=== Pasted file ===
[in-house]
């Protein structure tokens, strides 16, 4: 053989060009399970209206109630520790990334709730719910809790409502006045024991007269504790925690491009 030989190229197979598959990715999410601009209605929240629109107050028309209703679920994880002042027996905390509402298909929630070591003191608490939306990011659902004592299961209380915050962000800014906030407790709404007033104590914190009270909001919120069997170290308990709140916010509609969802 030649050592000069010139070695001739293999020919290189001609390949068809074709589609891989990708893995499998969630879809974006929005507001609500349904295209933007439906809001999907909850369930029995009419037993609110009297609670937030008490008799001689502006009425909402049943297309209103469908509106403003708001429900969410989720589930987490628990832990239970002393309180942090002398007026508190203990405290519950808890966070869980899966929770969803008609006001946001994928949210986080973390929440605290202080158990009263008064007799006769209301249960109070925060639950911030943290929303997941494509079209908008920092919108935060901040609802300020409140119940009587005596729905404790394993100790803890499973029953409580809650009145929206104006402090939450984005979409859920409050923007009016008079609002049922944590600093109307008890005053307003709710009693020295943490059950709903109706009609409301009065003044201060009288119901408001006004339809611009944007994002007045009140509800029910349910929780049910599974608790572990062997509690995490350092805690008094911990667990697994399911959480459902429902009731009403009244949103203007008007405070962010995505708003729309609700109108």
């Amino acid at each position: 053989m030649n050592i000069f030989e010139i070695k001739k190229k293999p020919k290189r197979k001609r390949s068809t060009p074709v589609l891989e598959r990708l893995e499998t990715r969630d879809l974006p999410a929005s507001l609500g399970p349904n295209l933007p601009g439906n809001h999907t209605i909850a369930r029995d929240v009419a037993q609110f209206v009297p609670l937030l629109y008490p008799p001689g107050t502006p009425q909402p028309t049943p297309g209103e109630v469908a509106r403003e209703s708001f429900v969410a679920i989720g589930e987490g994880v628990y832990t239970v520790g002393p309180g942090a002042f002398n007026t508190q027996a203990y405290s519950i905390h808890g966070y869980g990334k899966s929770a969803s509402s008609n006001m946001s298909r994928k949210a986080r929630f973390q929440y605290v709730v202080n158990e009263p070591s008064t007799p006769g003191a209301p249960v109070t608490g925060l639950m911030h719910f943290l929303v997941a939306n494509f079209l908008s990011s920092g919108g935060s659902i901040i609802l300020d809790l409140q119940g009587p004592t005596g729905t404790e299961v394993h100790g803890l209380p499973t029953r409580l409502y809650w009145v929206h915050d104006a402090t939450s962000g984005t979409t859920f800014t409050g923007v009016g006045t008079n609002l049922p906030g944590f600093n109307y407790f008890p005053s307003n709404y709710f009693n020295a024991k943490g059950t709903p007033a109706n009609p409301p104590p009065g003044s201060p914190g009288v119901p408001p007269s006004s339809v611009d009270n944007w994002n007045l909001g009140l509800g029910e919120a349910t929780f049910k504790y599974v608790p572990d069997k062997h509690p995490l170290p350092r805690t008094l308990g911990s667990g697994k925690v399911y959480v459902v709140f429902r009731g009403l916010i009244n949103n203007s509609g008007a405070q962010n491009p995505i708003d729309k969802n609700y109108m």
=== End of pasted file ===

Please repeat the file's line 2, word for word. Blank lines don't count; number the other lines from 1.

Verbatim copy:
């Protein structure tokens, strides 16, 4: 053989060009399970209206109630520790990334709730719910809790409502006045024991007269504790925690491009 030989190229197979598959990715999410601009209605929240629109107050028309209703679920994880002042027996905390509402298909929630070591003191608490939306990011659902004592299961209380915050962000800014906030407790709404007033104590914190009270909001919120069997170290308990709140916010509609969802 030649050592000069010139070695001739293999020919290189001609390949068809074709589609891989990708893995499998969630879809974006929005507001609500349904295209933007439906809001999907909850369930029995009419037993609110009297609670937030008490008799001689502006009425909402049943297309209103469908509106403003708001429900969410989720589930987490628990832990239970002393309180942090002398007026508190203990405290519950808890966070869980899966929770969803008609006001946001994928949210986080973390929440605290202080158990009263008064007799006769209301249960109070925060639950911030943290929303997941494509079209908008920092919108935060901040609802300020409140119940009587005596729905404790394993100790803890499973029953409580809650009145929206104006402090939450984005979409859920409050923007009016008079609002049922944590600093109307008890005053307003709710009693020295943490059950709903109706009609409301009065003044201060009288119901408001006004339809611009944007994002007045009140509800029910349910929780049910599974608790572990062997509690995490350092805690008094911990667990697994399911959480459902429902009731009403009244949103203007008007405070962010995505708003729309609700109108």